Diana N. Ionescu, MD, FRCP(C), FCAP
Medical Director Clinical Trials, BCCA VCC Laboratory
Clinical Professor, Department of Pathology and Laboratory Medicine, UBC
Dr. Ionescu is a graduate of University of Medicine and Pharmacy “Iuliu Hatieganu” in Cluj Napoca, Romania. She completed her postgraduate training in Anatomical and Clinical Pathology at the University of Pittsburgh Medical Center and a Fellowship in Gynecological Pathology at Vancouver General Hospital. She has practiced as a Consultant Pathologist at BC Cancer Agency in Vancouver since 2006. She is currently a Clinical Professor of Pathology at UBC and served as the residency program director for the Anatomic Pathology Residency Program between 2009 – 2017.
Her specific areas of diagnostic expertise are lung, gynecologic and breast pathology. She is an author of over 35 scientific publications and book chapters. She is the author and invited speaker at numerous regional, national and international lectures. Her investigation interests include oncologic pathology and molecular biomarkers, lung cancer and adult health education. She is the Canadian Anatomic and Molecular Pathology (CAMP) course director.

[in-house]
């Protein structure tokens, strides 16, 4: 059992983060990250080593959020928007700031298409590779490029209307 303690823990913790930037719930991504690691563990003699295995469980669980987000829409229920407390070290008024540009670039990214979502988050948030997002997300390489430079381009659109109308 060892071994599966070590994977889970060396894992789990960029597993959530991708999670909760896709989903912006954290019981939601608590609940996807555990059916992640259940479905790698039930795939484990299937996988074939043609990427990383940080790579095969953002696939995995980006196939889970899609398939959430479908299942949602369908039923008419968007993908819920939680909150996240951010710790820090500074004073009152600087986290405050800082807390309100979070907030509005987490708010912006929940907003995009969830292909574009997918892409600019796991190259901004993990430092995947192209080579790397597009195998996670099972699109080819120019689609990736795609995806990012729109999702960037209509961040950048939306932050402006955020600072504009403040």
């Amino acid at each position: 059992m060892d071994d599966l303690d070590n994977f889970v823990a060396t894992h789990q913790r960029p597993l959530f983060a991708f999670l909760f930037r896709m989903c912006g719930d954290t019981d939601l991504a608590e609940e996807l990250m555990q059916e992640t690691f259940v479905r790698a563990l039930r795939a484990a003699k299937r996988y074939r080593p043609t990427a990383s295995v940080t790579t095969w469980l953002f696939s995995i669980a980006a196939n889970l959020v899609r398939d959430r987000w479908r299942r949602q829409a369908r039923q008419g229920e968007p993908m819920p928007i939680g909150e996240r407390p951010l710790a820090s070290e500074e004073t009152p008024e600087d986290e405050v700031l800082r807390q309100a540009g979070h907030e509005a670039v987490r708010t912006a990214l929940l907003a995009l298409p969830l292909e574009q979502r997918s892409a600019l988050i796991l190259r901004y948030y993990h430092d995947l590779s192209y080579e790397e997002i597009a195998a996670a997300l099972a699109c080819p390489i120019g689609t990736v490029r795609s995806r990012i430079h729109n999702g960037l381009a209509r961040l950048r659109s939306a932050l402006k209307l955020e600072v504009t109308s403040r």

Dr. Ionescu is an enthusiastic advocate of pathologists participating in numerous patient education forums, TV shows, advocacy campaigns, being an Medical Advisor for Lung Cancer Canada and in 2015 appeared before the House of Commons Committee on Health.
Deepu Alex, MD
Department of Pathology and Laboratory Medicine
Dr. Blake Gilks, MD, FRCPC
Professor, University of British Columbia
Co-Founder, Ovarian Cancer Research Program (OVCARE)
Dr. Blake Gilks is Professor in the Dept of Pathology and Laboratory Medicine, at the University of British Columbia, in Vancouver Canada, and does clinical service work in the Division of Anatomic Pathology at Vancouver General Hospital, the site of the largest gynecological oncology program in the province of British Columbia, where he is Regional Medical Director of Laboratories and Head of the Department of Pathology and Laboratory Medicine. He graduated from Dalhousie University medical school in 1982 and did a residency in anatomical pathology at the University of British Columbia, followed by fellowships in gynecological pathology and molecular pathology at Massachusett’s General Hospital and Fox Chase Cancer Center, respectively. Dr. Gilks leads a research program focused on gynecological cancers and is co-founder of the Genetic Pathology Evaluation Centre, a laboratory that uses tissue microarrays of human tumor samples for cancer research, and OvCaRe, a multidisciplinary team studying ovarian cancer. He is also co-founder and co-director of the Canadian Immunohistochemistry Quality Control program, which provides proficiency testing for Canadian diagnostic immunohistochemistry laboratories.